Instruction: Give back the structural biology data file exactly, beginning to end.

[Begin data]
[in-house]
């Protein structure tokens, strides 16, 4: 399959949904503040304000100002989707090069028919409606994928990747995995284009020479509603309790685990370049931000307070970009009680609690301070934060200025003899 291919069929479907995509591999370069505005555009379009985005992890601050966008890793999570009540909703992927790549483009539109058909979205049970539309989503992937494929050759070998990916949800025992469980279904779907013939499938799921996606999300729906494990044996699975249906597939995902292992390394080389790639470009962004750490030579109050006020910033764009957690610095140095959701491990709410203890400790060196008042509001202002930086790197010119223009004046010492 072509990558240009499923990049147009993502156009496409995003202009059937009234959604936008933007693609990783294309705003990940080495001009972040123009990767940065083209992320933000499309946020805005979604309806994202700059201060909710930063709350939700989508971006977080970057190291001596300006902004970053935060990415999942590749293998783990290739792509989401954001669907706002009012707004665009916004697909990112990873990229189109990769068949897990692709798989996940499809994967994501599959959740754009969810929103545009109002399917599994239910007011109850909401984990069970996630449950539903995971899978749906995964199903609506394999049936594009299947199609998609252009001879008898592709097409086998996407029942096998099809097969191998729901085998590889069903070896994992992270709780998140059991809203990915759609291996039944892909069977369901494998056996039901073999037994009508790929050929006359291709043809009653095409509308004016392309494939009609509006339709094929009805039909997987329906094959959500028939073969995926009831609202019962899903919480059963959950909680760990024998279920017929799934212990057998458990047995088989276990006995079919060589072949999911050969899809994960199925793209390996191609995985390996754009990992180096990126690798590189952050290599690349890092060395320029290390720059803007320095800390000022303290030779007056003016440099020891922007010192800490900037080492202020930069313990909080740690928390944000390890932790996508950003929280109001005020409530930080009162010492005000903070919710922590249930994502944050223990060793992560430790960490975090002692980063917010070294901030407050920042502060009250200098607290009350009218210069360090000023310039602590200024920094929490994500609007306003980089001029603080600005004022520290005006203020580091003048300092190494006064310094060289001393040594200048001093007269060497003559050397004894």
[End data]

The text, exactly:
[in-house]
């Protein structure tokens, strides 16, 4: 399959949904503040304000100002989707090069028919409606994928990747995995284009020479509603309790685990370049931000307070970009009680609690301070934060200025003899 291919069929479907995509591999370069505005555009379009985005992890601050966008890793999570009540909703992927790549483009539109058909979205049970539309989503992937494929050759070998990916949800025992469980279904779907013939499938799921996606999300729906494990044996699975249906597939995902292992390394080389790639470009962004750490030579109050006020910033764009957690610095140095959701491990709410203890400790060196008042509001202002930086790197010119223009004046010492 072509990558240009499923990049147009993502156009496409995003202009059937009234959604936008933007693609990783294309705003990940080495001009972040123009990767940065083209992320933000499309946020805005979604309806994202700059201060909710930063709350939700989508971006977080970057190291001596300006902004970053935060990415999942590749293998783990290739792509989401954001669907706002009012707004665009916004697909990112990873990229189109990769068949897990692709798989996940499809994967994501599959959740754009969810929103545009109002399917599994239910007011109850909401984990069970996630449950539903995971899978749906995964199903609506394999049936594009299947199609998609252009001879008898592709097409086998996407029942096998099809097969191998729901085998590889069903070896994992992270709780998140059991809203990915759609291996039944892909069977369901494998056996039901073999037994009508790929050929006359291709043809009653095409509308004016392309494939009609509006339709094929009805039909997987329906094959959500028939073969995926009831609202019962899903919480059963959950909680760990024998279920017929799934212990057998458990047995088989276990006995079919060589072949999911050969899809994960199925793209390996191609995985390996754009990992180096990126690798590189952050290599690349890092060395320029290390720059803007320095800390000022303290030779007056003016440099020891922007010192800490900037080492202020930069313990909080740690928390944000390890932790996508950003929280109001005020409530930080009162010492005000903070919710922590249930994502944050223990060793992560430790960490975090002692980063917010070294901030407050920042502060009250200098607290009350009218210069360090000023310039602590200024920094929490994500609007306003980089001029603080600005004022520290005006203020580091003048300092190494006064310094060289001393040594200048001093007269060497003559050397004894």